LG's intelligent washing machine automatically selects the best cycle based on the weight and type of fabric, something it is able to achieve thanks to the analysis of 20,000 different washing patterns. In the wellbeing sector, companies such as Sensoria Fitness provide users with in-app AI fitness coaching that uses performance analytics to improve running routes or reduce the risk of injury. For example, by telling you not just how far and how fast you’re running, but also how well you're running.
A huge 94% of the Fortune 1000 reported supply chain disruption due to coronavirus. As suppliers seek accurate forecasts and retailers try to forge new partnerships to meet fluctuating demand, AI can provide some much-needed certainty and support. Little wonder then, that 60% of supply chain professionals plan to use AI, and 82% will employ predictive analytics within the next five years.
The logistics industry produces an enormous amount of data, which is only growing as more IoT sensors are deployed. AI and machine learning can extract value from that data, simplifying and standardizing how data is collected and shared, and automating manual processes. AI also provides actionable intelligence based on analysis, so it may speed up delivery where it sees a spike in demand emerging, switch suppliers where it sees a potential roadblock developing or spot lucrative new markets through identifying emerging trends.
DHL uses machine learning to spot supply chain problems before they arise. It monitors about 140 risk categories including financial, environmental and social factors like crime, quality defects and capacity constraints. Using machine learning, the logistics company analyzes data from up to 30 million posts from over 300,000 online and social media sources to detect possible supply chain disruptions that could cause brand financial losses or reputational damage.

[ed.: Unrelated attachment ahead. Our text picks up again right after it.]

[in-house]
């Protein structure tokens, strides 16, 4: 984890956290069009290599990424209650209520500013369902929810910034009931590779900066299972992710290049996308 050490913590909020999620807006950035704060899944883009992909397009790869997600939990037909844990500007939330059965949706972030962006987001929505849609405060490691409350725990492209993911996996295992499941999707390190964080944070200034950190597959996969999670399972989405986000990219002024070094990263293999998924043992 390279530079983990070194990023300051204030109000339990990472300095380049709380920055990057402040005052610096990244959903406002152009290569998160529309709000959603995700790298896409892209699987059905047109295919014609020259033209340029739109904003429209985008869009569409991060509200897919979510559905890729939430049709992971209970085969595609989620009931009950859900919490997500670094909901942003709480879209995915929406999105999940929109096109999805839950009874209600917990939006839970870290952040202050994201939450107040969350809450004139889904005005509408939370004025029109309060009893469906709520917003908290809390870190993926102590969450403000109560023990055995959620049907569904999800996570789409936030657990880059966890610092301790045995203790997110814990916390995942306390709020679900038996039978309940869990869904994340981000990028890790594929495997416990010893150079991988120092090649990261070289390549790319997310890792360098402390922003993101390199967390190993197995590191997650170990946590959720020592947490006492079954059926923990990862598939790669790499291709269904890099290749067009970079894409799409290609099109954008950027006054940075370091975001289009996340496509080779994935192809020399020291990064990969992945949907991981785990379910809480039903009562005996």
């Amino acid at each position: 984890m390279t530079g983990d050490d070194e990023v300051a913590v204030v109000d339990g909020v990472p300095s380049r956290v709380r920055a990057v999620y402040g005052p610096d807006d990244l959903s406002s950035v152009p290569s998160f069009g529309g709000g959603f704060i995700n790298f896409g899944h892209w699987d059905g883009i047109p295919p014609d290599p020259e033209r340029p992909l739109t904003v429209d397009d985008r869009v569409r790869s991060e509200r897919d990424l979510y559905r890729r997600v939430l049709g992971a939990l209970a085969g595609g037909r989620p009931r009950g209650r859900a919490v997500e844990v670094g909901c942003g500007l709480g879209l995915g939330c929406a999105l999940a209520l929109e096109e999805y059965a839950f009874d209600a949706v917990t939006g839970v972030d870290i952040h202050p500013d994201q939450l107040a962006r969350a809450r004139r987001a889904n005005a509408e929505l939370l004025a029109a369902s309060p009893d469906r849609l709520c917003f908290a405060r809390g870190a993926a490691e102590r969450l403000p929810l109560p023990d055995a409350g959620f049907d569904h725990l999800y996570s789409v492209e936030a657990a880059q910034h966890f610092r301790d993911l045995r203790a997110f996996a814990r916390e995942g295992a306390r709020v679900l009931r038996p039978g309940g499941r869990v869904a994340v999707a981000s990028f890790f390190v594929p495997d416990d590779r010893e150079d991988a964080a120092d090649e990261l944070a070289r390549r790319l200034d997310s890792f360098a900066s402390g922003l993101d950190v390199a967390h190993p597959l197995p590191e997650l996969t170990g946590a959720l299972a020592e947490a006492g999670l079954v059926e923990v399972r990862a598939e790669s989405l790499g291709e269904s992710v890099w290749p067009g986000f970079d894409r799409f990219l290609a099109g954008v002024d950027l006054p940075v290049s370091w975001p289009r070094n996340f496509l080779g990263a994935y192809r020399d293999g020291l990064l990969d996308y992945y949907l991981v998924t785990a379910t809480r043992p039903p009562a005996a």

Every organization has an eye on the horizon and tries to anticipate what customers need next. Access to comprehensive pools of data that AI can transform into actionable and interpretable insights now means every company and every team can become innovators.
GfK’s AI technology insights platform gfknewron deep dives into purchasing data and market trends to tell you which markets to enter, what consumers really want and which innovations actually matter. This deep understanding of the market, psychology and consumer behavior is tailored for individual businesses. We know what genuinely matters to people, so we can help our clients make innovation decisions around what to create next.
Using AI predictive insights, companies can quickly spot challenges and opportunities to kick-start research and development, then test and iterate solutions in a fast and scalable manner that has never before been possible.
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Online pricing intelligence
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Online pricing intelligence